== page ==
Kukla's Korner Hockey
from Stephen Whyno of the CP at the Globe and Mail,
Amid new reports linking the NHL to expansion, most notably to Las Vegas, Gary Bettman again played down the league’s plans to add more teams in the near future.
The commissioner said at Brian Burke’s Prime Time Sports Management Conference on Monday that the board of governors would not hold a vote on expansion at next month’s meeting.
“All I’ll do is continue to report on the levels of interest that are being expressed,” Bettman said. “There’s no effort crying out for immediate expansion. But we are getting expressions of interest. Even if we decided tomorrow we’re going to do it, it still wouldn’t happen for two, three years.”...
Bettman also threw cold water on the possibility that advertisements are coming to NHL jerseys sooner than later. It might be inevitable because of the money available, Bettman conceded, but the league isn’t in any rush.
“We’ll watch what’s going on with other sports and the magnitude of the opportunity,” Bettman said. “But it’s not something that we’re focused on right now because, frankly, I think we’ve got the best uniforms in all of sports. I think this is one of those where we’re never going to be an initiator.
from Stu Hackel at The Hockey News,
When the league’s GM’s meet on Tuesday, the Coach’s Challenge is supposedly an agenda item again, as it has been periodically since Florida GM Dale Tallon proposed it 2010.
But predicting what might happen is a fool’s errand. In the winter of 2013, it seemed the managers favored implementing a challenge but nothing came of it. Six months later, the GMs actually approved expanding video review to be sure all four-minute high sticking penalties were correctly called. Mysteriously, NHL Hockey Ops never implemented it.
Once upon a time, the NHL’s video remedies to get the call right was the sports industry standard. Now,they’ve fallen behind, the league having resisted any expansion, including the Coach’s Challenge. After last March’s manager’s meeting, Coyotes GM Don Maloney summarized a few of the reasons why. “We all have sat there through goals being reviewed and how long it takes,” Maloney said. “We’re really concerned about taking the game away from the on-ice officials and taking it up to big brother and having the game regulated from above, and nobody wants that, including big brother.”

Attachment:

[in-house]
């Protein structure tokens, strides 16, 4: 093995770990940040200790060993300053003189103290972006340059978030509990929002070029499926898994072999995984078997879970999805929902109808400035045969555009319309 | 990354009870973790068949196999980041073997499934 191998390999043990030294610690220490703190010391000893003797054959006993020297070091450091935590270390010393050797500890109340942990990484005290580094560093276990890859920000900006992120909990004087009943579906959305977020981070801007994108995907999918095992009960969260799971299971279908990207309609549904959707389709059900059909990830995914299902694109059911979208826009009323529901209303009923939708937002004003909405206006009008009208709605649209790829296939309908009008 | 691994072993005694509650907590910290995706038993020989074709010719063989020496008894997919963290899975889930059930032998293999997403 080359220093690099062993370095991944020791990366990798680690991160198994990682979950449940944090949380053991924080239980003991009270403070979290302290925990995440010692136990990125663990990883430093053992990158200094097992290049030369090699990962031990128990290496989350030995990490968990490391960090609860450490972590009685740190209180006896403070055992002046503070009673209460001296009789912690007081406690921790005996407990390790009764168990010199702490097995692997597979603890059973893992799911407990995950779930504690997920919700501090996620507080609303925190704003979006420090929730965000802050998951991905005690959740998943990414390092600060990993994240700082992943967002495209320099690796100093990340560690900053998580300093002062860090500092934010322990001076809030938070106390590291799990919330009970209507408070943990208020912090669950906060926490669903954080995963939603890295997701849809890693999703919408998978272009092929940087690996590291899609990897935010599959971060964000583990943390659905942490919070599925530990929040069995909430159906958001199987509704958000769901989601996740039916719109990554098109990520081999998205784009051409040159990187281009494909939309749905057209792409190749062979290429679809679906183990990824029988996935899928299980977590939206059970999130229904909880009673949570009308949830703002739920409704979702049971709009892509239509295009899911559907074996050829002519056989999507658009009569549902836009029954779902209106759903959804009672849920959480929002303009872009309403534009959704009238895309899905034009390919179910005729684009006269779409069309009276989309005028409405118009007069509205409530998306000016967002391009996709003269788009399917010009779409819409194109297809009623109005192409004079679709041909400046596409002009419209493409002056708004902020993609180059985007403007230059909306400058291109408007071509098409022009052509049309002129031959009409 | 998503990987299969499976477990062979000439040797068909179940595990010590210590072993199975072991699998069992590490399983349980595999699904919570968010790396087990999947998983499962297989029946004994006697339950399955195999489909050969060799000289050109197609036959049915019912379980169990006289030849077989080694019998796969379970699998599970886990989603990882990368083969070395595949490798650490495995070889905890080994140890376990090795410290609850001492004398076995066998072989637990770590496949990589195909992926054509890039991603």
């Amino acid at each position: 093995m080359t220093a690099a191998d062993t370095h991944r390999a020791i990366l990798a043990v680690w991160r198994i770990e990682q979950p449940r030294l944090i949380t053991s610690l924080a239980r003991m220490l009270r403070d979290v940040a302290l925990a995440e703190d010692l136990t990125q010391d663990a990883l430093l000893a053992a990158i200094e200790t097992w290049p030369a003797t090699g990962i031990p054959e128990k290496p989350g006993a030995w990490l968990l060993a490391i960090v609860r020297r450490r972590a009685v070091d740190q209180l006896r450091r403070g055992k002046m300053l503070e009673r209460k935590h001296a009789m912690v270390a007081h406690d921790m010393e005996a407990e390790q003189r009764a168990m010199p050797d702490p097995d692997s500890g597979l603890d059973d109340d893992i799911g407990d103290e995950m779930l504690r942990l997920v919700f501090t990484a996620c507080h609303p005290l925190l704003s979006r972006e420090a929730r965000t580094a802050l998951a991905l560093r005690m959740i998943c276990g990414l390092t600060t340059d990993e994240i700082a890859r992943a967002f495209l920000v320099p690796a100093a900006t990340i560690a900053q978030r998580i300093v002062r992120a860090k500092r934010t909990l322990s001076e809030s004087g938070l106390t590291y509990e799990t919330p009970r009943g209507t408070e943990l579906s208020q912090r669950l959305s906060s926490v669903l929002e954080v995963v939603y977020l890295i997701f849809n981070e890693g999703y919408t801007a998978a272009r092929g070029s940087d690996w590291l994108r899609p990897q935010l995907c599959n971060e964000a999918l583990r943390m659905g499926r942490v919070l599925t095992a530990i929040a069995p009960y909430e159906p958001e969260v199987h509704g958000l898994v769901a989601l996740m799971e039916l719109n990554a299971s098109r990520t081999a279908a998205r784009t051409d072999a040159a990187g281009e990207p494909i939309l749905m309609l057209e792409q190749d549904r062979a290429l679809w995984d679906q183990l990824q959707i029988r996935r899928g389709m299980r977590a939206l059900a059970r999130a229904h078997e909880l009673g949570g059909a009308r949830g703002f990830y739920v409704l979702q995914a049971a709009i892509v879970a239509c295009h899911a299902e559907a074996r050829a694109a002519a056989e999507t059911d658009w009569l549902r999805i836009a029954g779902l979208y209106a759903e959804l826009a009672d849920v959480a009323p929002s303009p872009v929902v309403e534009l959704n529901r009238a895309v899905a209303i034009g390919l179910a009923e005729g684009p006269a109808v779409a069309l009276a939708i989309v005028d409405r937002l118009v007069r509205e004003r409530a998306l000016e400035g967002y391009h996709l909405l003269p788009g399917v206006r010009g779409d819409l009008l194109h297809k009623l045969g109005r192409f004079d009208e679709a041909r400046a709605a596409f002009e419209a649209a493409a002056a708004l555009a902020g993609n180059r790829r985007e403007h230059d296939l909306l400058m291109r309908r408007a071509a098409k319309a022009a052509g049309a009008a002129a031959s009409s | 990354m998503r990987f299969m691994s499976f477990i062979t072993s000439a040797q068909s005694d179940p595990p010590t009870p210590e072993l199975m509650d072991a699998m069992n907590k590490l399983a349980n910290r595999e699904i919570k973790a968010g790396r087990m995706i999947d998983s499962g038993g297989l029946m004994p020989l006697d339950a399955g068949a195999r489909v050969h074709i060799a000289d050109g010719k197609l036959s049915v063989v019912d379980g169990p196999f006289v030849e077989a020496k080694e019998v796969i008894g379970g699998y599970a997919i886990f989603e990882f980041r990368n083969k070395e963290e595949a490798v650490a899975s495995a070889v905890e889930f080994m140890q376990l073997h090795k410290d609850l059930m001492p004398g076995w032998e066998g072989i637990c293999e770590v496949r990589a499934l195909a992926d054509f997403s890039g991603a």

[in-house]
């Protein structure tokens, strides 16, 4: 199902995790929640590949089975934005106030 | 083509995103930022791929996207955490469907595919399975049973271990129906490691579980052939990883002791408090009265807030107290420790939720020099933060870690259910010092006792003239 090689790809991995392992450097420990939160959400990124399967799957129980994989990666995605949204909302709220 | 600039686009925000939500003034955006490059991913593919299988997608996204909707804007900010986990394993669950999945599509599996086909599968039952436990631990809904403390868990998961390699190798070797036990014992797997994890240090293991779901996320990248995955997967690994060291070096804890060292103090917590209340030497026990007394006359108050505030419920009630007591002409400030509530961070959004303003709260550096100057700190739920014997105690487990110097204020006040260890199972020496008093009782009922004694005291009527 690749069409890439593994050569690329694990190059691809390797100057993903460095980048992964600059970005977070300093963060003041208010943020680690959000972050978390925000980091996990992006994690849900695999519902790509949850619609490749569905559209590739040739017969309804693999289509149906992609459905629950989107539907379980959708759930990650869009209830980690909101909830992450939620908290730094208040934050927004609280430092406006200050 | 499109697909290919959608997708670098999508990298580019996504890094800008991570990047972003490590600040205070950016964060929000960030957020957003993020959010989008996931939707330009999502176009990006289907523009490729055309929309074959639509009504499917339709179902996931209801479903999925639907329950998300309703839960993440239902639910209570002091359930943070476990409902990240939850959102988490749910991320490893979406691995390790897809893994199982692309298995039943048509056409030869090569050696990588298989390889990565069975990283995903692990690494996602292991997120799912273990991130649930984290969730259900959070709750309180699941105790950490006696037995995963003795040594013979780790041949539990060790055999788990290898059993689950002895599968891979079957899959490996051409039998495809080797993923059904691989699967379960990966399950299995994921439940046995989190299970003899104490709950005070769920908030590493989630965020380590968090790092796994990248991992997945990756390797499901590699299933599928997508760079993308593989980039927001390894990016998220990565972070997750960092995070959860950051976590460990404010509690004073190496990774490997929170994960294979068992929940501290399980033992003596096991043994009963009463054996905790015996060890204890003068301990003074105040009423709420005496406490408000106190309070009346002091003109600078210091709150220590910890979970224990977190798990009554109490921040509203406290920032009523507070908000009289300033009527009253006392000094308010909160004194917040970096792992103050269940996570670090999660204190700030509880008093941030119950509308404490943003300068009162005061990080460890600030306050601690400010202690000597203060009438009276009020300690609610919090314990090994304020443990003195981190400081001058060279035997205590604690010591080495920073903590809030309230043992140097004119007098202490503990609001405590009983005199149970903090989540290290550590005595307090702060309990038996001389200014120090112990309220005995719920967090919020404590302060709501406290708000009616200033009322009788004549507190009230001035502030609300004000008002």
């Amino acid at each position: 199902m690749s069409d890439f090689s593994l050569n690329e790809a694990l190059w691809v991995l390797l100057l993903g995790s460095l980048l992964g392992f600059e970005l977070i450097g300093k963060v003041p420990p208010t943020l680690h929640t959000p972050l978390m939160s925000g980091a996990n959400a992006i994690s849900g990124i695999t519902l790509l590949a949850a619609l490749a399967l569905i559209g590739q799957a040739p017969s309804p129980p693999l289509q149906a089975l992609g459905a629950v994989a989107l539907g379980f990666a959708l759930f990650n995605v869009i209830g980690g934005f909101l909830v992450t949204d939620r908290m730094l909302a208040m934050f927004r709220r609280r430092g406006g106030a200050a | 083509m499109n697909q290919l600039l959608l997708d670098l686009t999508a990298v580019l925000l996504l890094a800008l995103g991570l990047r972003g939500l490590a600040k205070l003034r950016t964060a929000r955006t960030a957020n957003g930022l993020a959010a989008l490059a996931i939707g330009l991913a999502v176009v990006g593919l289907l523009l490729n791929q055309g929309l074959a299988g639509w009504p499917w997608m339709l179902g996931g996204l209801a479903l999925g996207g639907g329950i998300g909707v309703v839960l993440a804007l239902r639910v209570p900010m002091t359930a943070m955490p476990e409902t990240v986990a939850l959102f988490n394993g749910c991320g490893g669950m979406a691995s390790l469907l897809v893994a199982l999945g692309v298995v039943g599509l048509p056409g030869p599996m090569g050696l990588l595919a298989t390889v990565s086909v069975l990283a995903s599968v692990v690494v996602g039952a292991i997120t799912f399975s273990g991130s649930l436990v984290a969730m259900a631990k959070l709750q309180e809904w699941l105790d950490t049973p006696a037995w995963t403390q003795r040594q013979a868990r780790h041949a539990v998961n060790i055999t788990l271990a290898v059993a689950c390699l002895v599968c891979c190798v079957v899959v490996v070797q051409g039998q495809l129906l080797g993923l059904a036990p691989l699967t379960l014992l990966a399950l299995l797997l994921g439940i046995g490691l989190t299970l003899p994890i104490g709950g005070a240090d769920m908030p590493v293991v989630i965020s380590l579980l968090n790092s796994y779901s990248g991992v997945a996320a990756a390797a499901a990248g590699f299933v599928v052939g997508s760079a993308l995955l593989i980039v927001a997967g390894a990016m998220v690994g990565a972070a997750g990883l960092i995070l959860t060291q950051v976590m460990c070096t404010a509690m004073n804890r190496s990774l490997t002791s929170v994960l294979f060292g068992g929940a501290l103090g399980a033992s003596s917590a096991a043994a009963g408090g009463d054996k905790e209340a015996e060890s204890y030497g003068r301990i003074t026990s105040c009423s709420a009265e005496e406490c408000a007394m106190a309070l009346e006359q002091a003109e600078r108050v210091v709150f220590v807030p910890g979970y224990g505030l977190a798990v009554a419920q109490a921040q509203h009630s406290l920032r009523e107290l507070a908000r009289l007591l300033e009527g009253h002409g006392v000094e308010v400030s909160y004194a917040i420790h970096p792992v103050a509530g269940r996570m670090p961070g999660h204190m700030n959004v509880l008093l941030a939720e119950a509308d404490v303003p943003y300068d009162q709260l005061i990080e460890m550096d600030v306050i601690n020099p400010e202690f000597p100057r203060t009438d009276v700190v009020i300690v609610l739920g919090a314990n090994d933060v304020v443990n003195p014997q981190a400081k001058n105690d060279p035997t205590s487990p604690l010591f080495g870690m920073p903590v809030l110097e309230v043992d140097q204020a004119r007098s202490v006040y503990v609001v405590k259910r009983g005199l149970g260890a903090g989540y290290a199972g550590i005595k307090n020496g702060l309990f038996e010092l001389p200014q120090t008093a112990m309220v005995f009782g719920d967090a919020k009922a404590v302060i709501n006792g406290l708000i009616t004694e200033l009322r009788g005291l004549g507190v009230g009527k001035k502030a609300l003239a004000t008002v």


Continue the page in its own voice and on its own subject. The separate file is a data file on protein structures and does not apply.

more with numerous video examples of why there should be a coach's challenge...
from Michael Russo of the Star Tribune,
The NHL’s “cap recapture” bothered me, which is why I sat down with NHL Deputy Commissioner Bill Daly in New York last Monday, to have him explain why this concept is kosher.
Cap recapture is a punishment clause jammed into the 2013 NHL/NHLPA collective bargaining agreement. Basically, teams that operated under the rules of the 2005 CBA are punished in the new CBA for what was an otherwise legal activity — back-diving a contract.
Wild fans might one day become all too familiar with this. If Zach Parise and/or Ryan Suter retire before their contracts expire in 2025, the Wild is in trouble.
Let’s say one retired in 2020: The team would be charged a $3.938 million salary cap penalty in each of the next five seasons. Let’s say the other retired in 2021: The Wild would be charged a $5.038 million cap penalty in each of the next four seasons. It gets much higher in 2022-25.
There are several scenarios (even if traded) that force teams to pay back the cap advantage they received if a player with this type of contract retires prematurely (see www.capgeek.com). It affects about 20 players.
continued plus more hockey topics...
“I’m not at all surprised that there’s this spirited debate about fighting in the aftermath of [the McDavid incident],” he said. “Any time a player of that prominence is in a fight it raises the subject of whether the sport needs that.